2. Rimless Cartridge – This is the semi auto style pistol cartridge case. It’s noticeable feature is that the rim diameter is the same as the body diameter of the brass case. This type of case would just fall through a revolver cylinder since it has no feature to keep it from doing so. Some revolvers chambered for this type of cartridge use what is called a “moon clip” to snap the cartridges onto. It’s the only legitimate use of the term “clip” in hand guns. The stacking part of the gun that holds multiple rimless cartridges is correctly called a “magazine”. Since these cases need a locating feature, that feature is the end of the case mouth. If you look inside the chamber of a semi

    auto pistol, there is a small “lip” located at the front of the chamber. The case mouth of the brass case locates against that lip. That is the head spacing for a rimless cartridge.

  3. Shouldered or Bottle Necked Rifle Cartridge – Like the rimless semi auto cases, the rims of these cartridges are the same diameter as the body diameter. However, the neck diameter gets reduced to create a pneumatic high pressure feature that sends the bullet faster than it would otherwise. The reduction from full diameter to neck diameter creates a shoulder that can act to seal gasses that would otherwise flow backwards into the chamber. Those burning gasses are of a very high (virtually plasma) temperature, and would erode the metal of the chamber if allowed to flow backwards freely. So, that tapered shoulder acts in two regards. First, and most importantly, as a gas seal. Secondarily, it acts as the locator or head space in the chamber. The head space on shouldered rimless rifle cartridges is from the closed bolt face to the beginning of the taper on the shoulder. 4) Belted “Magnum” style shouldered rifle cartridges – Because of the extreme pressures of this style of cartridge assembly, the manufacturers build in a “belt” to provide additional pressure support at the back of the brass case. In this style of brass case, the thickness of the belt serves as the head spacing detail. However, this style of cartridge creates a special situation for reloaders since the shoulder must also act as a gas seal, as in the instance of the aforementioned shouldered rimless rifle cartridge.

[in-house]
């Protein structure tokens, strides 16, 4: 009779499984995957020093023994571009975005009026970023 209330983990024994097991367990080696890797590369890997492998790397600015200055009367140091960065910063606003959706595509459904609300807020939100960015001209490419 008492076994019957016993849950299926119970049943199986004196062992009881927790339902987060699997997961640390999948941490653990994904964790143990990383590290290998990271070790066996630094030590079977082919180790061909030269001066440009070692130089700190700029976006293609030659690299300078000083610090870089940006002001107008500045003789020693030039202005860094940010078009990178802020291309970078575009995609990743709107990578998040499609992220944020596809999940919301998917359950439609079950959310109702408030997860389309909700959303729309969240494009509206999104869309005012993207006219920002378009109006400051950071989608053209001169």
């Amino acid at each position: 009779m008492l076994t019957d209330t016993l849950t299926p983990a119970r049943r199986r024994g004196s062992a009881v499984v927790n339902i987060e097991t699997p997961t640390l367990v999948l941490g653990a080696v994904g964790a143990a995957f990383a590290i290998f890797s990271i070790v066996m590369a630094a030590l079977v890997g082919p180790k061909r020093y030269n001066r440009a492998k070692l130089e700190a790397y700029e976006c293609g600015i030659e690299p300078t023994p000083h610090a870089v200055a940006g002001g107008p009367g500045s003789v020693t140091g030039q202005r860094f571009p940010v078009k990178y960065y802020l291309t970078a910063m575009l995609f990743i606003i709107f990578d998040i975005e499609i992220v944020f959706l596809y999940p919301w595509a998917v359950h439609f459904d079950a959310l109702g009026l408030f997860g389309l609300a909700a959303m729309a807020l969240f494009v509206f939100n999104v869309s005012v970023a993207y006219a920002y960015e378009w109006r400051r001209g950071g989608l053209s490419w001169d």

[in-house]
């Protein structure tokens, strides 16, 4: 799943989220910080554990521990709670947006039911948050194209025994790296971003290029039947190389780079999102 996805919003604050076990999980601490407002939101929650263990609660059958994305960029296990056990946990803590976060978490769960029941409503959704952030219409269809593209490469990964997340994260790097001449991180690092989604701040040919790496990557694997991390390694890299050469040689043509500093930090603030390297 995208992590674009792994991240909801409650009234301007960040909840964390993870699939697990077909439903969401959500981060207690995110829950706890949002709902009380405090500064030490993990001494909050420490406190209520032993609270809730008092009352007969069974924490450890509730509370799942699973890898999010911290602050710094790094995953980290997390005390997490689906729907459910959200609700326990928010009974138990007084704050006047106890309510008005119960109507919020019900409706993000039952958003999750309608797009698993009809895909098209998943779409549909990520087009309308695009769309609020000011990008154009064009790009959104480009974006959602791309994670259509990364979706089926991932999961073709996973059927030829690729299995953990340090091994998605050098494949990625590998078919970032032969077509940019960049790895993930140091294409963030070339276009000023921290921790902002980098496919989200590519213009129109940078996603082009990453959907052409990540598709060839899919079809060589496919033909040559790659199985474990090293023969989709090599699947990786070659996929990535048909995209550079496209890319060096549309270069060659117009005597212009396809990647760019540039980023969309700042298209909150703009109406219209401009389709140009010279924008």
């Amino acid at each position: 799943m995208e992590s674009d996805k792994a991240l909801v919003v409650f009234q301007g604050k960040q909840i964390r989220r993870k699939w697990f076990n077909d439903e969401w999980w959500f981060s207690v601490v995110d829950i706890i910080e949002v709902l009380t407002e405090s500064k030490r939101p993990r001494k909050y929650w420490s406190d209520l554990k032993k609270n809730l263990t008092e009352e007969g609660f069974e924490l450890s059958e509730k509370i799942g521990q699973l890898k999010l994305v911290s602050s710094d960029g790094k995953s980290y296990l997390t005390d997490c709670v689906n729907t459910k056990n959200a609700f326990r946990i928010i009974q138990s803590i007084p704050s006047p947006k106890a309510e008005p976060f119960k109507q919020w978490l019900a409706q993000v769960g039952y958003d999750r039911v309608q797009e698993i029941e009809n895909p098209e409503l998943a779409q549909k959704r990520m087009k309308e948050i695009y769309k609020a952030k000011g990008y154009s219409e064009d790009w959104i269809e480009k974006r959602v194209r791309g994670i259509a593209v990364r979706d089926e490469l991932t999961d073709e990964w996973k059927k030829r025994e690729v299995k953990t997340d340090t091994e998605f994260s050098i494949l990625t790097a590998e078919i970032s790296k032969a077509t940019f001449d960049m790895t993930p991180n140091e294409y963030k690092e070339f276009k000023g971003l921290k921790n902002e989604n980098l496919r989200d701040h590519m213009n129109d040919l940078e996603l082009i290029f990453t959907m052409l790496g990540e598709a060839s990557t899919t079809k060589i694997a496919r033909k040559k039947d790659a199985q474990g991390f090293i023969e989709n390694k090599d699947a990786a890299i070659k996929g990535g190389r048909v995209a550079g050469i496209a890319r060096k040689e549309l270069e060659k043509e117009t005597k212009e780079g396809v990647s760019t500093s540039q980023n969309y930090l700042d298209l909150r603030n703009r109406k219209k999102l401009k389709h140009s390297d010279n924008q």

So, we have discussed the basics of head space, and how it’s measured or used in your chamber. But, what are the possible problems if the head spacing of your chamber is wrong? For reloaders, there are two parts to this equation.

    First, the chamber must be properly made, and adjusted in the gun to accept a properly made cartridge assembly. Older guns, especially older service rifles, can have had a tough life of hard use, and little cleaning. Those older and worn out rifles not only suffer from poor barrel quality (lands and grooves worn). They can also have excessive head space in the chamber. A cartridge, especially one loaded to very high pressures, can get easily installed in the chamber. But, when fired, the brass case SLAMS backwards against the bolt, often violently, and can cause incremental damage to the rifle. Excessive head space will certainly at least severely reduce the life of the reloadable brass.

    New guns are typically OK with regard to head space settings in the chamber. Custom guns should be made by competent gun smiths to assure that the head spacing is set correctly.

    Secondly, the reloading must be correct to accommodate the properly head spaced chamber. I would refer you to the articles on the subject of reloading for the shouldered and belted types of rifle cartridges. Those cartridge types require special consideration for setting reloading tools. The rimmed and rimless pistol cartridge tools have reloading considerations built into the reloading tools. Trimming for those two types is often not needed. However, the shouldered rifle cartridges, after full length sizing, and adjusting head spacing and shoulder location, will almost always require some trimming to get the assembled cartridge correct. Reloading brass (with regard to head spacing) to an UNDERSIZED condition is just as bad as having a chamber that is oversized (with regard to head spacing).